As God calls us all to himself, he gives us the power to respond. That power is faith, to trust in God and assent to his truth. In this sense, “faith is a gift from God, a supernatural virtue infused by him“. Faith is grace. In other words, we can describe faith as God’s love reaching out to us and his love in us reaching back to him. Without God’s initiative of love, we could not know God or have a relationship with him.

As love is freely given, it is freely received. As a free acceptance of God’s love, faith is truly a human act, for God does not impose love on us. Faith is a supremely free act that God gives us. He reaches out to us with love, and his love carries us back to him. God calls us all with his love. His chosen are those of us who freely say “yes” and faith is our simple “Yes” to that love. While God’s love might seem faint or absent at times, he still points us toward our ultimate destination, life eternal with him. Faith is our road to eternal life.

The Feast that God prepares for us is like a test that is set before us: we must believe that the Feast is true, we must hope for this Feast as the single motive of all our desires, we must love this Feast as that which will give us the most succulent dishes for our soul and our body. We must above all show that we are worthy of being admitted to this Feast: we must have total confidence in God.

Jesus affirms the boundless generosity and inclusive reach of God’s grace, but he also tells us that for us to be “worthy” of God’s gift requires nothing less than for us to give our whole life to the glory of God.

About the author: Deacon Chuck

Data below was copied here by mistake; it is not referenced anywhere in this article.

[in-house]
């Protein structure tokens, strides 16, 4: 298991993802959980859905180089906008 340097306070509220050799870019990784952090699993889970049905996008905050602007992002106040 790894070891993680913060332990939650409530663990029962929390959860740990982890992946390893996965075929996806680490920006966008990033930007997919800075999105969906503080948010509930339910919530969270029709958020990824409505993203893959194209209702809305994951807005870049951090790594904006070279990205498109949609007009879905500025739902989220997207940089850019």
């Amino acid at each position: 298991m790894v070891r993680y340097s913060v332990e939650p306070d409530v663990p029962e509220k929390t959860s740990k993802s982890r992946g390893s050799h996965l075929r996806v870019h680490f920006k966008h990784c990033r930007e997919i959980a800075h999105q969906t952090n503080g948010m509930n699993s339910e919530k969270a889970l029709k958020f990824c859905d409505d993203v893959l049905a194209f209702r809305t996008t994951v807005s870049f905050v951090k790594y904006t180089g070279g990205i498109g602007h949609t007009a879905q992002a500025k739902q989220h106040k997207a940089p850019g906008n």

Deacon Chuck was ordained into the permanent diaconate on September 17, 2011, in the ministry of service to the Diocese of Reno and assigned to St. Albert the Great Catholic Community. He currently serves as the parish bulletin editor and website administrator. Deacon Chuck continues to serve the parish of Saint Albert the Great Catholic Community of the Diocese of Reno, Nevada. He is the Director of Adult Faith Formation and Homebound Ministries for the parish, conducts frequent adult faith formation workshops, and is a regular homilist. He currently serves as the bulletin editor for the parish bulletin. He writes a weekly column intended to encompass a broad landscape of thoughts and ideas on matters of theology, faith, morals, teachings of the magisterium and the Catholic Church; they are meant to illuminate, illustrate, and catechize the readers and now number more than 230 articles. His latest endeavor is "Colloqui: A journal for restless minds", a weekly journal of about 8 pages similar in content to bulletin reflections. All his reflections, homilies, commentaries, and Colloqui are posted and can be found on his website: http://deaconscorner.org. Comments are always welcome and appreciated. He is the author of two books: "The Voices of God: hearing God in the silence" which offers the reader insights into how to hear God’s voice through all of the noise that surrounds us; and "Echoes of Love: Effervescent Memories" which through a combination of prose and verse provides the reader with a wonderful journey on the way to discovering forever love. He regularly speaks to groups of all ages and size and would welcome the opportunity to speak to your group.